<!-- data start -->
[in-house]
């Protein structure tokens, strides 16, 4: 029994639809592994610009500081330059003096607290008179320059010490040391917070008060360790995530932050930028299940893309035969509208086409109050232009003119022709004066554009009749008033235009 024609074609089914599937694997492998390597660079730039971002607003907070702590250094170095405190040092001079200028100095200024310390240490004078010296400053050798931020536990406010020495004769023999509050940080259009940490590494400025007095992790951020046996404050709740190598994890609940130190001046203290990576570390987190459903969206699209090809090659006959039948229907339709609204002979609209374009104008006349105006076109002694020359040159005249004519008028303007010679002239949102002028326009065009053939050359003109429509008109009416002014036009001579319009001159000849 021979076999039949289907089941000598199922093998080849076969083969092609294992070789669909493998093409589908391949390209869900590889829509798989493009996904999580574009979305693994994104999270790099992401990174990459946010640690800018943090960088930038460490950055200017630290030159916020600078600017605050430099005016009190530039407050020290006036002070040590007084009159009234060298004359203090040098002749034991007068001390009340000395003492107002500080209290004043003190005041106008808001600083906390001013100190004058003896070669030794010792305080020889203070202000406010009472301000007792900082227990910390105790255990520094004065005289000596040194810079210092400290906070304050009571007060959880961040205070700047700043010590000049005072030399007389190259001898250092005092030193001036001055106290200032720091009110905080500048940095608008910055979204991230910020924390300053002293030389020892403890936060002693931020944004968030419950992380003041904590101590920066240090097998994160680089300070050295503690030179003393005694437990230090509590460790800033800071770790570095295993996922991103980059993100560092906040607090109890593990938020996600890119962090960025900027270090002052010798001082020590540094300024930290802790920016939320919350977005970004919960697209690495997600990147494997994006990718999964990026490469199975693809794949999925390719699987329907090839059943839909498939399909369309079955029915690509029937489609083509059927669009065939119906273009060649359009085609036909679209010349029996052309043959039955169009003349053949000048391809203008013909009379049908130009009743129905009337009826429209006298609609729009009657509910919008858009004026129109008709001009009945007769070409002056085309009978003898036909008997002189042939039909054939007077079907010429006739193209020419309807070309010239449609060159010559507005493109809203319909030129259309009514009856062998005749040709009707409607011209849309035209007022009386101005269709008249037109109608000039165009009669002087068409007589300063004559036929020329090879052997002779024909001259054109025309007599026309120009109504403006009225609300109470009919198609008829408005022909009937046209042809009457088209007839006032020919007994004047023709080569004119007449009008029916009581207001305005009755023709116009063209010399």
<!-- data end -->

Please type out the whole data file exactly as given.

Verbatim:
[in-house]
């Protein structure tokens, strides 16, 4: 029994639809592994610009500081330059003096607290008179320059010490040391917070008060360790995530932050930028299940893309035969509208086409109050232009003119022709004066554009009749008033235009 024609074609089914599937694997492998390597660079730039971002607003907070702590250094170095405190040092001079200028100095200024310390240490004078010296400053050798931020536990406010020495004769023999509050940080259009940490590494400025007095992790951020046996404050709740190598994890609940130190001046203290990576570390987190459903969206699209090809090659006959039948229907339709609204002979609209374009104008006349105006076109002694020359040159005249004519008028303007010679002239949102002028326009065009053939050359003109429509008109009416002014036009001579319009001159000849 021979076999039949289907089941000598199922093998080849076969083969092609294992070789669909493998093409589908391949390209869900590889829509798989493009996904999580574009979305693994994104999270790099992401990174990459946010640690800018943090960088930038460490950055200017630290030159916020600078600017605050430099005016009190530039407050020290006036002070040590007084009159009234060298004359203090040098002749034991007068001390009340000395003492107002500080209290004043003190005041106008808001600083906390001013100190004058003896070669030794010792305080020889203070202000406010009472301000007792900082227990910390105790255990520094004065005289000596040194810079210092400290906070304050009571007060959880961040205070700047700043010590000049005072030399007389190259001898250092005092030193001036001055106290200032720091009110905080500048940095608008910055979204991230910020924390300053002293030389020892403890936060002693931020944004968030419950992380003041904590101590920066240090097998994160680089300070050295503690030179003393005694437990230090509590460790800033800071770790570095295993996922991103980059993100560092906040607090109890593990938020996600890119962090960025900027270090002052010798001082020590540094300024930290802790920016939320919350977005970004919960697209690495997600990147494997994006990718999964990026490469199975693809794949999925390719699987329907090839059943839909498939399909369309079955029915690509029937489609083509059927669009065939119906273009060649359009085609036909679209010349029996052309043959039955169009003349053949000048391809203008013909009379049908130009009743129905009337009826429209006298609609729009009657509910919008858009004026129109008709001009009945007769070409002056085309009978003898036909008997002189042939039909054939007077079907010429006739193209020419309807070309010239449609060159010559507005493109809203319909030129259309009514009856062998005749040709009707409607011209849309035209007022009386101005269709008249037109109608000039165009009669002087068409007589300063004559036929020329090879052997002779024909001259054109025309007599026309120009109504403006009225609300109470009919198609008829408005022909009937046209042809009457088209007839006032020919007994004047023709080569004119007449009008029916009581207001305005009755023709116009063209010399």